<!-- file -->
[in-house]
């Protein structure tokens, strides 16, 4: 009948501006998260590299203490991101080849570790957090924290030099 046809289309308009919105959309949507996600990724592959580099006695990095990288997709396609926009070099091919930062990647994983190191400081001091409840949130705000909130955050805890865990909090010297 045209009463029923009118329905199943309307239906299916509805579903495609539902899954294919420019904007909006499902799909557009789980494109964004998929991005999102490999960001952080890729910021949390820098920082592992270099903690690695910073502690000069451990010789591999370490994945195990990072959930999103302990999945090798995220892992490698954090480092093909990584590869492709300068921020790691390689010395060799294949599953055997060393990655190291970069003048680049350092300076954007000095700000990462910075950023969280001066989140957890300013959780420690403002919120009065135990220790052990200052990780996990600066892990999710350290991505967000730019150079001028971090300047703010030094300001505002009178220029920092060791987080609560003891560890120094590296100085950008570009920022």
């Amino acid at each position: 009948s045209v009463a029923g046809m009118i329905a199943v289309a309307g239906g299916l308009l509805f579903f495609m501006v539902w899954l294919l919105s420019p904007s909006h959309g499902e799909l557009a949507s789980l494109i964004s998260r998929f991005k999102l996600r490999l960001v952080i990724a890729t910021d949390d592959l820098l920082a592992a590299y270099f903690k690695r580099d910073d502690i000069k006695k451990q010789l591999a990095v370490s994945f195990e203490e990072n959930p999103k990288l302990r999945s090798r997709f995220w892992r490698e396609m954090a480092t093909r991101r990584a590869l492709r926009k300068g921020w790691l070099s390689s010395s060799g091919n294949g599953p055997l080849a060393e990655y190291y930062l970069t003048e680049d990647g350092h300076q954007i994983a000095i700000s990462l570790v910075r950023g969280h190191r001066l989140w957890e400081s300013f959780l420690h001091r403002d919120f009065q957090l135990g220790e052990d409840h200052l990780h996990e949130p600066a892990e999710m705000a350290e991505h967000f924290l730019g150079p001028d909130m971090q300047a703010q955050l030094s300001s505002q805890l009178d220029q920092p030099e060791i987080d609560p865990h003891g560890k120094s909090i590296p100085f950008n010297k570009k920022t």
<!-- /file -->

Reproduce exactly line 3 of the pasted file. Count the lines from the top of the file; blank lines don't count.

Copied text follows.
């Amino acid at each position: 009948s045209v009463a029923g046809m009118i329905a199943v289309a309307g239906g299916l308009l509805f579903f495609m501006v539902w899954l294919l919105s420019p904007s909006h959309g499902e799909l557009a949507s789980l494109i964004s998260r998929f991005k999102l996600r490999l960001v952080i990724a890729t910021d949390d592959l820098l920082a592992a590299y270099f903690k690695r580099d910073d502690i000069k006695k451990q010789l591999a990095v370490s994945f195990e203490e990072n959930p999103k990288l302990r999945s090798r997709f995220w892992r490698e396609m954090a480092t093909r991101r990584a590869l492709r926009k300068g921020w790691l070099s390689s010395s060799g091919n294949g599953p055997l080849a060393e990655y190291y930062l970069t003048e680049d990647g350092h300076q954007i994983a000095i700000s990462l570790v910075r950023g969280h190191r001066l989140w957890e400081s300013f959780l420690h001091r403002d919120f009065q957090l135990g220790e052990d409840h200052l990780h996990e949130p600066a892990e999710m705000a350290e991505h967000f924290l730019g150079p001028d909130m971090q300047a703010q955050l030094s300001s505002q805890l009178d220029q920092p030099e060791i987080d609560p865990h003891g560890k120094s909090i590296p100085f950008n010297k570009k920022t």